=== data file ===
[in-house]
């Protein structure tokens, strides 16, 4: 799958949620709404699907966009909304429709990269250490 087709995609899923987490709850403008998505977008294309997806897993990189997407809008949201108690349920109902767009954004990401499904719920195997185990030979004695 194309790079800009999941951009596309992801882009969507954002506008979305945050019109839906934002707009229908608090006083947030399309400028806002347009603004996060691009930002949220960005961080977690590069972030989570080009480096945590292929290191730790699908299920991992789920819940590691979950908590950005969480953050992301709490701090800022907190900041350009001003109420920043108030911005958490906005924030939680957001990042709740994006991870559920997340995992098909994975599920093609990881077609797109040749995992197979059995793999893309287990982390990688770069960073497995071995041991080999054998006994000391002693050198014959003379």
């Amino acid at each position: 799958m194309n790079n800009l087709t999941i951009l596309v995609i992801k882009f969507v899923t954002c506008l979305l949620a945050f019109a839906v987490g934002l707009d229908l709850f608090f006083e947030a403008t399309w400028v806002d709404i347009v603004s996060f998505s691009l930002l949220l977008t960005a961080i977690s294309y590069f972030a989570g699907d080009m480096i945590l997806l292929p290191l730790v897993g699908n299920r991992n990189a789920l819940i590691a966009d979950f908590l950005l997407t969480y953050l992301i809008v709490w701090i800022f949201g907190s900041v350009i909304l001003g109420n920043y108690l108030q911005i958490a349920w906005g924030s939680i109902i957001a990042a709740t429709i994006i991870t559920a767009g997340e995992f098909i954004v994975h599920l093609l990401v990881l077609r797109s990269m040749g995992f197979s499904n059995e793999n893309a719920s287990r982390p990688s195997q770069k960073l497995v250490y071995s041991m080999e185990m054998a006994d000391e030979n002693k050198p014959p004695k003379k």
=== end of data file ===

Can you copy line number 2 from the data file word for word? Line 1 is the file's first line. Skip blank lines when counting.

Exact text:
């Protein structure tokens, strides 16, 4: 799958949620709404699907966009909304429709990269250490 087709995609899923987490709850403008998505977008294309997806897993990189997407809008949201108690349920109902767009954004990401499904719920195997185990030979004695 194309790079800009999941951009596309992801882009969507954002506008979305945050019109839906934002707009229908608090006083947030399309400028806002347009603004996060691009930002949220960005961080977690590069972030989570080009480096945590292929290191730790699908299920991992789920819940590691979950908590950005969480953050992301709490701090800022907190900041350009001003109420920043108030911005958490906005924030939680957001990042709740994006991870559920997340995992098909994975599920093609990881077609797109040749995992197979059995793999893309287990982390990688770069960073497995071995041991080999054998006994000391002693050198014959003379």